72. The sacrament of marriage is not a social convention, an empty ritual or merely the outward sign of a commitment. The sacrament is a gift given for the sanctification and salvation of the spouses, since “their mutual belonging is a real representation, through the sacramental sign, of the same relationship between Christ and the Church. The married couple are therefore a permanent reminder for the Church of what took place on the cross; they are for one another and for their children witnesses of the salvation in which they share through the sacrament.” Marriage is a vocation, inasmuch as it is a response to a specific call to experience conjugal love as an imperfect sign of the love between Christ and the Church. Consequently, the decision to marry and to have a family ought to be the fruit of a process of vocational discernment.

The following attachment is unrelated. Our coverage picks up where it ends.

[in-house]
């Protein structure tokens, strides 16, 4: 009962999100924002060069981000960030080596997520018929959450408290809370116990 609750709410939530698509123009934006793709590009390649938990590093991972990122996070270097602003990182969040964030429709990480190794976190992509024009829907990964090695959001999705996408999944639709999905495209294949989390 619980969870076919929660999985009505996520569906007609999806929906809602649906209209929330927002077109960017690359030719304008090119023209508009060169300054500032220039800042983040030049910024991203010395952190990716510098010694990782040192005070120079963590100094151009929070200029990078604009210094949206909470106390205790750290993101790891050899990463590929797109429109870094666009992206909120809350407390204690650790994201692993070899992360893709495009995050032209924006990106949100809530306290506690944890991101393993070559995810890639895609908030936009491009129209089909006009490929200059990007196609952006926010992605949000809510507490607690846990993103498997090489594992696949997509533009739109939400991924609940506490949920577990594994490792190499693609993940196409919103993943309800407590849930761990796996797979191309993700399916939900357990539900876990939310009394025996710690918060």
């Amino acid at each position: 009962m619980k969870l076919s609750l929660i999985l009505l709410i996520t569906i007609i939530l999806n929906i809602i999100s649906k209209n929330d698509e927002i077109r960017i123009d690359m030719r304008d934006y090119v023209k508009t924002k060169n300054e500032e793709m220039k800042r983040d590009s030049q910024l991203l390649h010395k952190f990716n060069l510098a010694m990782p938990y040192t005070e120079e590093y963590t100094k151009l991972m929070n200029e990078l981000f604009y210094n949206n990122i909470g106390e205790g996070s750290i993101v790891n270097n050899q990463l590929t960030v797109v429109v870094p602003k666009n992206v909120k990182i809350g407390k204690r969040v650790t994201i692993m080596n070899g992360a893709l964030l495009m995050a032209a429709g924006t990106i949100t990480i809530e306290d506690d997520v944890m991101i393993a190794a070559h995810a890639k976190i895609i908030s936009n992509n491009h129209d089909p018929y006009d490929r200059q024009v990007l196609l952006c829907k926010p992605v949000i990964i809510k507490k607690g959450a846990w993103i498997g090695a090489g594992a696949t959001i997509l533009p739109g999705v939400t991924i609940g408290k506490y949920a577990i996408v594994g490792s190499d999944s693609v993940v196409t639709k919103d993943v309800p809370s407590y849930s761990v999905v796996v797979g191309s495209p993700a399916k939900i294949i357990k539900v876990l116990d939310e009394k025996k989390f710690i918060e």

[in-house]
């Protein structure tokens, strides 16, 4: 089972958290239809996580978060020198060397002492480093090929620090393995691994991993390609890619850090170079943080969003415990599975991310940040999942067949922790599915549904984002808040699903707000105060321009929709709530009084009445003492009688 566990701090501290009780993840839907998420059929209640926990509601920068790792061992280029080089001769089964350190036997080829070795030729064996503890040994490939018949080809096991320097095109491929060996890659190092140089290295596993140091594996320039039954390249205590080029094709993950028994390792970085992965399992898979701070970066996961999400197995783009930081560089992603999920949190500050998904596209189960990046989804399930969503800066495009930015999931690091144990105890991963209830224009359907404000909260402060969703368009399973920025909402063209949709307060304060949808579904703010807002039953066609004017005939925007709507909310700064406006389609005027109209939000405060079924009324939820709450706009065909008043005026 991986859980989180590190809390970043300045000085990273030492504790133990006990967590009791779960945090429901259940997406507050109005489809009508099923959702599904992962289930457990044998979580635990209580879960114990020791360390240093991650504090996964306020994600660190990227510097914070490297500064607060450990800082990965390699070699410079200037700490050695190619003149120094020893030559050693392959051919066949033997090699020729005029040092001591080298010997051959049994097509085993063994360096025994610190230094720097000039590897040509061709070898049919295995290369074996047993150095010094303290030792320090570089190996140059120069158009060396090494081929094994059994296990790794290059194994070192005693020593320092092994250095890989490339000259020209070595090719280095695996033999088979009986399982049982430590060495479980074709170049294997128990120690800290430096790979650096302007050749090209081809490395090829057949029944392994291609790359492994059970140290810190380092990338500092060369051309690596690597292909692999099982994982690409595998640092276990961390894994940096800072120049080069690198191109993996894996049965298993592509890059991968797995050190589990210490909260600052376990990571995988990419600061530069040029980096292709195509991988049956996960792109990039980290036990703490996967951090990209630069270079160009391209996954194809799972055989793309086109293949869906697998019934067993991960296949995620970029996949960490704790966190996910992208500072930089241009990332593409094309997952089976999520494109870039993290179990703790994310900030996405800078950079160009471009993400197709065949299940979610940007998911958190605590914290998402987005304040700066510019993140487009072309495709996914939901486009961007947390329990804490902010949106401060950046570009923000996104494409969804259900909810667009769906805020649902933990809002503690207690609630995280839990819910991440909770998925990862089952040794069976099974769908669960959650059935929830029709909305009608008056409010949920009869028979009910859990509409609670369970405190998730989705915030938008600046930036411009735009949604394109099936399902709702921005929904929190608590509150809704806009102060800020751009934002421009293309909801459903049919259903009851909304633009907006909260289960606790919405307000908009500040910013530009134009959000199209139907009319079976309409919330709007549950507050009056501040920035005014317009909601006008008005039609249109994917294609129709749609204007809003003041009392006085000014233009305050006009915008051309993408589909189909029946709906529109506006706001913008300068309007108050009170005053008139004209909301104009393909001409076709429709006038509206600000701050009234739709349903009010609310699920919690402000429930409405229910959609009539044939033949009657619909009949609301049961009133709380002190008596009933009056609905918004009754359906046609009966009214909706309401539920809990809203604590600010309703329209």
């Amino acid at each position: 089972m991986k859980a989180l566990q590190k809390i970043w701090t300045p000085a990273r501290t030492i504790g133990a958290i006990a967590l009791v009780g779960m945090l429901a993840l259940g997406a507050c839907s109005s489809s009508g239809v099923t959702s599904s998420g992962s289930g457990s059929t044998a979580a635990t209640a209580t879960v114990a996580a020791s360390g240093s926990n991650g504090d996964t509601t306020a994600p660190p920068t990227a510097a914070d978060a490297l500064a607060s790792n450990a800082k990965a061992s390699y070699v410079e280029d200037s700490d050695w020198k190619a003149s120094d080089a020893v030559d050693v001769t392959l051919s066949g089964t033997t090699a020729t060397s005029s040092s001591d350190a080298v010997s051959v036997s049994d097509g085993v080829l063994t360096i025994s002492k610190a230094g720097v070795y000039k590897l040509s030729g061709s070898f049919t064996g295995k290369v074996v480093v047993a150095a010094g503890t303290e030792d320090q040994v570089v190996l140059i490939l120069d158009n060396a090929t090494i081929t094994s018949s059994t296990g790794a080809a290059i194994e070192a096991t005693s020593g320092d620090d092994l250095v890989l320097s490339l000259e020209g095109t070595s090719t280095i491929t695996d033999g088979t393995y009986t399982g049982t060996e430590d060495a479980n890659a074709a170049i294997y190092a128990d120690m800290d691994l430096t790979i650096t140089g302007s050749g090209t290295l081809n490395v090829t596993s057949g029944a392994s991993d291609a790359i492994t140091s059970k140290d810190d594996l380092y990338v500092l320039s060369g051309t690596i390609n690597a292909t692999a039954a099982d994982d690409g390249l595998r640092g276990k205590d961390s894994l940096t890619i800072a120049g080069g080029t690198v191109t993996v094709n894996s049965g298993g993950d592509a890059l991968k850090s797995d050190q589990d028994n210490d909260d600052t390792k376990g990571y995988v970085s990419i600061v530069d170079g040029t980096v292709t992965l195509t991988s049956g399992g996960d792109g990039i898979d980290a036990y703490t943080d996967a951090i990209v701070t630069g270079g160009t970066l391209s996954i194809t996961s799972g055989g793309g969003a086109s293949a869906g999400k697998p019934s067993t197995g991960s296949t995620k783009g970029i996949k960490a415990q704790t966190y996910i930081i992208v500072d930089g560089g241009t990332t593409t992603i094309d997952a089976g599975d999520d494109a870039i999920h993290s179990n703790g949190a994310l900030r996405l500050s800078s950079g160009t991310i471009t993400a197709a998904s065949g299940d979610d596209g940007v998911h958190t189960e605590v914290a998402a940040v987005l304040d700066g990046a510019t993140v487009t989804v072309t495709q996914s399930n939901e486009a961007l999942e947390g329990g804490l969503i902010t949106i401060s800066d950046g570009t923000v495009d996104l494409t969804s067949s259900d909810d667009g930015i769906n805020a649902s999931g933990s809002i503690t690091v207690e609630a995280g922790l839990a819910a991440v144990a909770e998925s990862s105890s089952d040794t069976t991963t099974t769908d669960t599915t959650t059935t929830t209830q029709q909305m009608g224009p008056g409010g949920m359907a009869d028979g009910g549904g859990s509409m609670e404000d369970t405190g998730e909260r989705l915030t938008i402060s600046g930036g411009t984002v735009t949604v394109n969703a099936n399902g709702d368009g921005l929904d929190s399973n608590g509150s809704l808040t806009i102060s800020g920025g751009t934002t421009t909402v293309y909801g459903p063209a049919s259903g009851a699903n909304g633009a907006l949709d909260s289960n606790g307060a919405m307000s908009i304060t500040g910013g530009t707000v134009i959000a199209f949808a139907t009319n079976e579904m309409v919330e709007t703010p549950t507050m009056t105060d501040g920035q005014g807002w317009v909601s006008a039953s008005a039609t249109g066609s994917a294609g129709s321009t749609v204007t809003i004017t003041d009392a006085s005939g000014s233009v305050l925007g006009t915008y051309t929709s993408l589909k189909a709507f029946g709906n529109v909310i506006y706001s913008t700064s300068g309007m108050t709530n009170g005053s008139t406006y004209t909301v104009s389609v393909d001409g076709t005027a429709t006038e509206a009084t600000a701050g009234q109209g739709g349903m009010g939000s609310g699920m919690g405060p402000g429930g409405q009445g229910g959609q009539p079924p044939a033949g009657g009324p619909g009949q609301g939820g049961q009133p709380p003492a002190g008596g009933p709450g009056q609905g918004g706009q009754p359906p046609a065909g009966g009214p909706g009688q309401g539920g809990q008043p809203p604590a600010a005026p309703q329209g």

73. “Mutual self-giving in the sacrament of matrimony is grounded in the grace of baptism, which establishes the foundational covenant of every person with Christ in the Church. In accepting each other, and with Christ’s grace, the engaged couple promise each other total self-giving, faithfulness and openness to new life. The couple recognizes these elements as constitutive of marriage, gifts offered to them by God, and take seriously their mutual commitment, in God’s name and in the presence of the Church. Faith thus makes it possible for them to assume the goods of marriage as commitments that can be better kept through the help of the grace of the sacrament. … Consequently, the Church looks to married couples as the heart of the entire family, which, in turn, looks to Jesus.” The sacrament is not a “thing” or a “power,” for in it Christ himself “now encounters Christian spouses. … He dwells with them, gives them the strength to take up their crosses and so follow him, to rise again after they have fallen, to forgive one another, to bear one another’s burdens.” Christian marriage is a sign of how much Christ loved his Church in the covenant sealed on the cross, yet it also makes that love present in the communion of the spouses. By becoming one flesh, they embody the espousal of our human nature by the Son of God. That is why “in the joys of their love and family life, he gives them here on earth a foretaste of the wedding feast of the Lamb.” Even though the analogy between the human couple of husband and wife, and that of Christ and his Church, is “imperfect,” it inspires us to beg the Lord to bestow on every married couple an outpouring of his divine love.